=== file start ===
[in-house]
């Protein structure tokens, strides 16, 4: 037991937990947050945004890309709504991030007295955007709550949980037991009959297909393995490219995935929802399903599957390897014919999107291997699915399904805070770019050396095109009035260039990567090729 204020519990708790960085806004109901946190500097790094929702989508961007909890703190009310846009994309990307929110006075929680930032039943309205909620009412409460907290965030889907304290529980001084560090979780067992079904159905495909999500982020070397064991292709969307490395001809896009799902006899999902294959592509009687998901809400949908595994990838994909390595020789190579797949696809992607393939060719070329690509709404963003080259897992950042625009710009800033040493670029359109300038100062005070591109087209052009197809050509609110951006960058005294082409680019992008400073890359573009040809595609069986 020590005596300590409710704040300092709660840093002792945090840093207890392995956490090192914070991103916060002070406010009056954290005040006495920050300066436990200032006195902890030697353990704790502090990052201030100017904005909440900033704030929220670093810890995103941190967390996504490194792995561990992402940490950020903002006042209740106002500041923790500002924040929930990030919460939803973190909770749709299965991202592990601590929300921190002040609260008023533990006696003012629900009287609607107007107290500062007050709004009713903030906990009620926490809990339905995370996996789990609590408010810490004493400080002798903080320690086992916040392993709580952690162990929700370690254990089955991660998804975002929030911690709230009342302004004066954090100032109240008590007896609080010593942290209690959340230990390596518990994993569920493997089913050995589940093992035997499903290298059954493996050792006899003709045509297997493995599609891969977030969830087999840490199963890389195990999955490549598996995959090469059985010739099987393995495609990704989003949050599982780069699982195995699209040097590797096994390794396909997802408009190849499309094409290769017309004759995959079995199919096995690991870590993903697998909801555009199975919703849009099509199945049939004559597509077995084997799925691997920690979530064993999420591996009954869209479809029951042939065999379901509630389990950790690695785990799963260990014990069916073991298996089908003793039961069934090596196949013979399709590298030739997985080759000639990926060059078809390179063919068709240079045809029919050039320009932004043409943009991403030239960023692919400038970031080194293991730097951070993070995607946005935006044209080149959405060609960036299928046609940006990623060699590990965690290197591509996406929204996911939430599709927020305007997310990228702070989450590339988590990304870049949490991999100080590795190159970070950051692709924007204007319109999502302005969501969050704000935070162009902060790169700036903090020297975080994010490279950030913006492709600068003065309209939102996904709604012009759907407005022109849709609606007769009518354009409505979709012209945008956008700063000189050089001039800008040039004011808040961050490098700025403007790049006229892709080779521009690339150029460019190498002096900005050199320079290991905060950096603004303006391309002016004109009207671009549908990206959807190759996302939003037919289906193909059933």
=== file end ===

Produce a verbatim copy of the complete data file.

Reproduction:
[in-house]
């Protein structure tokens, strides 16, 4: 037991937990947050945004890309709504991030007295955007709550949980037991009959297909393995490219995935929802399903599957390897014919999107291997699915399904805070770019050396095109009035260039990567090729 204020519990708790960085806004109901946190500097790094929702989508961007909890703190009310846009994309990307929110006075929680930032039943309205909620009412409460907290965030889907304290529980001084560090979780067992079904159905495909999500982020070397064991292709969307490395001809896009799902006899999902294959592509009687998901809400949908595994990838994909390595020789190579797949696809992607393939060719070329690509709404963003080259897992950042625009710009800033040493670029359109300038100062005070591109087209052009197809050509609110951006960058005294082409680019992008400073890359573009040809595609069986 020590005596300590409710704040300092709660840093002792945090840093207890392995956490090192914070991103916060002070406010009056954290005040006495920050300066436990200032006195902890030697353990704790502090990052201030100017904005909440900033704030929220670093810890995103941190967390996504490194792995561990992402940490950020903002006042209740106002500041923790500002924040929930990030919460939803973190909770749709299965991202592990601590929300921190002040609260008023533990006696003012629900009287609607107007107290500062007050709004009713903030906990009620926490809990339905995370996996789990609590408010810490004493400080002798903080320690086992916040392993709580952690162990929700370690254990089955991660998804975002929030911690709230009342302004004066954090100032109240008590007896609080010593942290209690959340230990390596518990994993569920493997089913050995589940093992035997499903290298059954493996050792006899003709045509297997493995599609891969977030969830087999840490199963890389195990999955490549598996995959090469059985010739099987393995495609990704989003949050599982780069699982195995699209040097590797096994390794396909997802408009190849499309094409290769017309004759995959079995199919096995690991870590993903697998909801555009199975919703849009099509199945049939004559597509077995084997799925691997920690979530064993999420591996009954869209479809029951042939065999379901509630389990950790690695785990799963260990014990069916073991298996089908003793039961069934090596196949013979399709590298030739997985080759000639990926060059078809390179063919068709240079045809029919050039320009932004043409943009991403030239960023692919400038970031080194293991730097951070993070995607946005935006044209080149959405060609960036299928046609940006990623060699590990965690290197591509996406929204996911939430599709927020305007997310990228702070989450590339988590990304870049949490991999100080590795190159970070950051692709924007204007319109999502302005969501969050704000935070162009902060790169700036903090020297975080994010490279950030913006492709600068003065309209939102996904709604012009759907407005022109849709609606007769009518354009409505979709012209945008956008700063000189050089001039800008040039004011808040961050490098700025403007790049006229892709080779521009690339150029460019190498002096900005050199320079290991905060950096603004303006391309002016004109009207671009549908990206959807190759996302939003037919289906193909059933």